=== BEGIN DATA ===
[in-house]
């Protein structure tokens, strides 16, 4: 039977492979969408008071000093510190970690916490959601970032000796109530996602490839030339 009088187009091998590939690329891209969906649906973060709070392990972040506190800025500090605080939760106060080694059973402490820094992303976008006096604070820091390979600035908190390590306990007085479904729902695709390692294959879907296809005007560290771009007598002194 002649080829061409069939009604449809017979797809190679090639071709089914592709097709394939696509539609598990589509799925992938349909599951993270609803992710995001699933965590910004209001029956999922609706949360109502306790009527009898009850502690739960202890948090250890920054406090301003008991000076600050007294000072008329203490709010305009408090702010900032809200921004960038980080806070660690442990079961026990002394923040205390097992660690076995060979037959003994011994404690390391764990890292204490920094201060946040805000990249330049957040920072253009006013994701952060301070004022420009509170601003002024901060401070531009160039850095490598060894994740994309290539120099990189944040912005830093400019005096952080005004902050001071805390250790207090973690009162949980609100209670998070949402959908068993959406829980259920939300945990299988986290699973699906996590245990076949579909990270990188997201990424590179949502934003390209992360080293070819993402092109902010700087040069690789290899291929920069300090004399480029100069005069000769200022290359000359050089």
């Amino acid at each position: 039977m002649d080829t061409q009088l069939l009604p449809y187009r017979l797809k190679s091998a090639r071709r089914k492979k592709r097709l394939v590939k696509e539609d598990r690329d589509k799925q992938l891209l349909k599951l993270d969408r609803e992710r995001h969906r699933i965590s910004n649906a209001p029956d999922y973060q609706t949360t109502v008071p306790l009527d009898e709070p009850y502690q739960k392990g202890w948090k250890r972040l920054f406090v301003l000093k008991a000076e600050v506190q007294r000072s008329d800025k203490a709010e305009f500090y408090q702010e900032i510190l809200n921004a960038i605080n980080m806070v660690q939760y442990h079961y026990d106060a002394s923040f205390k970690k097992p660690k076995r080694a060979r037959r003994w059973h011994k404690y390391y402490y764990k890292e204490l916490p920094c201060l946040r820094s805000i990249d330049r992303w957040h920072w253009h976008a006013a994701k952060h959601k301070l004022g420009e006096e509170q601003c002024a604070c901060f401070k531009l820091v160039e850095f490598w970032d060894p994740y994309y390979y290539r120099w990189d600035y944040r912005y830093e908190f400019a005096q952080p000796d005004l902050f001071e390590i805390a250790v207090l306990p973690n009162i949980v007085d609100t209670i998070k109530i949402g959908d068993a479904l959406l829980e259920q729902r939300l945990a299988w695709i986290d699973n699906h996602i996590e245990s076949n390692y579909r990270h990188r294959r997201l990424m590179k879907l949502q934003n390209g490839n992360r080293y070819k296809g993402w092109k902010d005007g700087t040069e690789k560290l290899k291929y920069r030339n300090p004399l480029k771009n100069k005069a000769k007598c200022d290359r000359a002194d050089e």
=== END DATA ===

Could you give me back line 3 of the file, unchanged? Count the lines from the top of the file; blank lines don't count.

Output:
């Amino acid at each position: 039977m002649d080829t061409q009088l069939l009604p449809y187009r017979l797809k190679s091998a090639r071709r089914k492979k592709r097709l394939v590939k696509e539609d598990r690329d589509k799925q992938l891209l349909k599951l993270d969408r609803e992710r995001h969906r699933i965590s910004n649906a209001p029956d999922y973060q609706t949360t109502v008071p306790l009527d009898e709070p009850y502690q739960k392990g202890w948090k250890r972040l920054f406090v301003l000093k008991a000076e600050v506190q007294r000072s008329d800025k203490a709010e305009f500090y408090q702010e900032i510190l809200n921004a960038i605080n980080m806070v660690q939760y442990h079961y026990d106060a002394s923040f205390k970690k097992p660690k076995r080694a060979r037959r003994w059973h011994k404690y390391y402490y764990k890292e204490l916490p920094c201060l946040r820094s805000i990249d330049r992303w957040h920072w253009h976008a006013a994701k952060h959601k301070l004022g420009e006096e509170q601003c002024a604070c901060f401070k531009l820091v160039e850095f490598w970032d060894p994740y994309y390979y290539r120099w990189d600035y944040r912005y830093e908190f400019a005096q952080p000796d005004l902050f001071e390590i805390a250790v207090l306990p973690n009162i949980v007085d609100t209670i998070k109530i949402g959908d068993a479904l959406l829980e259920q729902r939300l945990a299988w695709i986290d699973n699906h996602i996590e245990s076949n390692y579909r990270h990188r294959r997201l990424m590179k879907l949502q934003n390209g490839n992360r080293y070819k296809g993402w092109k902010d005007g700087t040069e690789k560290l290899k291929y920069r030339n300090p004399l480029k771009n100069k005069a000769k007598c200022d290359r000359a002194d050089e």